|The Frankfurt-Tipp rating:|
|Production country:||Deutschland 2019|
|Running time:||Approx. 111 min|
Milo (Elyas M`Barek) is tired of beating the nights away as a bartender. He would much rather open his own place with his best buddy Renzo (Frederick Lau). But unfortunately the friends can't get a loan because of Renzo's criminal record. But Milo is happy anyway: he has met the charming and attractive Sunny (Palina Rojinski) and is looking forward to their first date together that evening. It's just too bad that Renzo has tried to raise the money for his own bar on his own and that now not only some mighty sour gangsters are after him, but also Milo. And so what was supposed to be a relaxed date turns into a wild trip through nocturnal Berlin - not a particularly promising start for a possible relationship between Milo and Sunny.
With German cinema comedies it's such a thing. Especially in recent years, there was either typical fare from the house Schweiger and Schweighöfer, extremely flat Klamauk or works that convulsively try to combine humor and ambition. Every now and then, however, filmmakers manage to place themselves somewhere in between, which then ideally works really well. Nightlife, the new film by Simon Verhoeven (Welcome to the Hartmanns), is one such case. Yes, the humor is often pure slapstick. And yes, the characters are not infrequently overdrawn. But: unlike many other comedies, the characters always remain likeable, the pacing is never too over-the-top, and even platitudinous moments are saved by a large helping of charm.
When the nasty gangster-in-chief, wonderfully embodied by Nicholas Ofczarek, mutates into a well-behaved yes-man with his wife out of fear of her tantrums, or when Sunny takes revenge on a sleazy ex in a somewhat unusual way, it's not only very entertaining, but also really funny. And even moments that shouldn't actually work - like a game night that's completely over the top in itself - make for really good laughs here, as Verhoeven sacrifices his characters for the gags. So even these odd game night participants kind of grow on you, and you have to laugh not at them, but with them, as events in the small apartment completely escalate.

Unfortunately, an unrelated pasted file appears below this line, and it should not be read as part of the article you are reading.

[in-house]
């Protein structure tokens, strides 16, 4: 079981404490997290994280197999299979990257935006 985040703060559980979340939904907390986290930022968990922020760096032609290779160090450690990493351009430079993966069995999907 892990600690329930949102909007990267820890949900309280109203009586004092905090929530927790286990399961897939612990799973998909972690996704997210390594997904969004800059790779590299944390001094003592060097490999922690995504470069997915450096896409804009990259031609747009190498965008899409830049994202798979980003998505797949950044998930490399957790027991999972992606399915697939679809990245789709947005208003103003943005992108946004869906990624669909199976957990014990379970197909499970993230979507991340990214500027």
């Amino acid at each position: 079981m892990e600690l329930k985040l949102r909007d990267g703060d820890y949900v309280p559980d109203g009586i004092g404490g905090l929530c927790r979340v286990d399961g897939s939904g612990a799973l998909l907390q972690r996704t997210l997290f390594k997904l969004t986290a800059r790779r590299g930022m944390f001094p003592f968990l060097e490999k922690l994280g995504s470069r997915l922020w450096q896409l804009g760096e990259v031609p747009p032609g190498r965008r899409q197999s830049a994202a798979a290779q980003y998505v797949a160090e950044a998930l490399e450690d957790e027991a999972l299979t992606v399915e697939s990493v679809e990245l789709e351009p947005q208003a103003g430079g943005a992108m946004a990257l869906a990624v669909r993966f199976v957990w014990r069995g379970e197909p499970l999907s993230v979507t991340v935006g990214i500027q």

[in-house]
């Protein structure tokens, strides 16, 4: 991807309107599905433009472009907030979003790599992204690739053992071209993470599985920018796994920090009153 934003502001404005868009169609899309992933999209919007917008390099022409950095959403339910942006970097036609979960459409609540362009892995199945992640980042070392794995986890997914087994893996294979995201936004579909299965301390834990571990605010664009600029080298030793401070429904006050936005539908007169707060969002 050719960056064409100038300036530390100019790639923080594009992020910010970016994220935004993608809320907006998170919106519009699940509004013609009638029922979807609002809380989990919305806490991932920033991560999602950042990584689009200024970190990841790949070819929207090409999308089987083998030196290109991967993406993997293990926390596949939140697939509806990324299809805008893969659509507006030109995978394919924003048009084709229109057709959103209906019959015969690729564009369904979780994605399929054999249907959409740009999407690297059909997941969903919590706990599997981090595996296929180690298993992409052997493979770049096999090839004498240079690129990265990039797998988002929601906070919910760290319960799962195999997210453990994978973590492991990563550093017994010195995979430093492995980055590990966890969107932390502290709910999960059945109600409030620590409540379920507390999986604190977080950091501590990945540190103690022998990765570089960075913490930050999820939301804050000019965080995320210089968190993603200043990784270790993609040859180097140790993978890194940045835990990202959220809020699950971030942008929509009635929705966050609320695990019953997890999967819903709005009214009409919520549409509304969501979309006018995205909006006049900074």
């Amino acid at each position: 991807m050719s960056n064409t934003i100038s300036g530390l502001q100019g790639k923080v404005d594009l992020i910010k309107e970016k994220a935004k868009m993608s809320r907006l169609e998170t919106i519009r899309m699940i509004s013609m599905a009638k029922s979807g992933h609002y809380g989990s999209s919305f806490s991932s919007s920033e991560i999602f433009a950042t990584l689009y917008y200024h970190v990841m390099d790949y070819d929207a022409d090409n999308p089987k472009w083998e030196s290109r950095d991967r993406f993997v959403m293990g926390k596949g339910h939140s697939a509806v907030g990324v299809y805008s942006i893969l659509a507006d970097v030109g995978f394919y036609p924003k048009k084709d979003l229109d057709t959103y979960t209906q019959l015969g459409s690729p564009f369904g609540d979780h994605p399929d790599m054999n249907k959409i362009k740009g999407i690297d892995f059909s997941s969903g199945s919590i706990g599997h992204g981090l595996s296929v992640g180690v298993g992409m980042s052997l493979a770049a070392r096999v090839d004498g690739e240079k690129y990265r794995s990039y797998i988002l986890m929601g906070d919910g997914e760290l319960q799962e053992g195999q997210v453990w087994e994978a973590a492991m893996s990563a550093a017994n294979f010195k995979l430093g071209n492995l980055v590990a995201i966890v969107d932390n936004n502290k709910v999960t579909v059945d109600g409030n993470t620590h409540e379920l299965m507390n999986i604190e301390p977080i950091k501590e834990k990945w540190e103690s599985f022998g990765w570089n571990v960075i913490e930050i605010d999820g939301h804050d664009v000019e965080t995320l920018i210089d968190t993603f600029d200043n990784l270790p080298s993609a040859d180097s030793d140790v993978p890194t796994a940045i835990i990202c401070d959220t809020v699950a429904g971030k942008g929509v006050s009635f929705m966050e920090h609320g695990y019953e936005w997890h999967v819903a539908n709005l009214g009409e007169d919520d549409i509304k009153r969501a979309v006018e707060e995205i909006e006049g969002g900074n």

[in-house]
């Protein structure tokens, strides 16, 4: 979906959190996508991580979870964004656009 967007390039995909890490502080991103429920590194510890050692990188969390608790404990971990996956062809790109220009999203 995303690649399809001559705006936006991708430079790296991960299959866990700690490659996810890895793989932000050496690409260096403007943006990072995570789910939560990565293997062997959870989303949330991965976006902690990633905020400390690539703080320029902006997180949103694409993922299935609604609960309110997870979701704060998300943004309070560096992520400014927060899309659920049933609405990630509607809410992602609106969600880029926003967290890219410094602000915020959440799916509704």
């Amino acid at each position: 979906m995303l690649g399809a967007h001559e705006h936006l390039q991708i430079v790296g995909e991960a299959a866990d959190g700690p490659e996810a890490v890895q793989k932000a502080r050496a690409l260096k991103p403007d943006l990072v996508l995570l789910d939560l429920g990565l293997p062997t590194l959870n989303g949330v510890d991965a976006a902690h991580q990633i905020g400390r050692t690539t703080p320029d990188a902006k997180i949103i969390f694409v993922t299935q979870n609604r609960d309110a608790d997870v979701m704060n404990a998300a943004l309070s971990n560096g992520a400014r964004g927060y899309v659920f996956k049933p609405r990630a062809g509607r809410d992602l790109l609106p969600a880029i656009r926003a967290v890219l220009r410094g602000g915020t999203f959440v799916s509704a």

Nightlife may not be a masterpiece, but it's one of the funniest comedies in recent years. The chemistry between Elyas M`Barek and Palina Rojinski is utterly believable, and Frederick Lau gives the slightly kooky best buddy an absolutely endearingly chaotic performance. Watching this trio chase each other through nocturnal Berlin is great fun, and one is happy to forgive minor lapses. Amusing dialogues, a well-measured portion of slapstick, wonderfully weird supporting characters and good music - all this makes Nightlife bottom line: absolutely worth seeing!
An article by Frankfurt-Tipp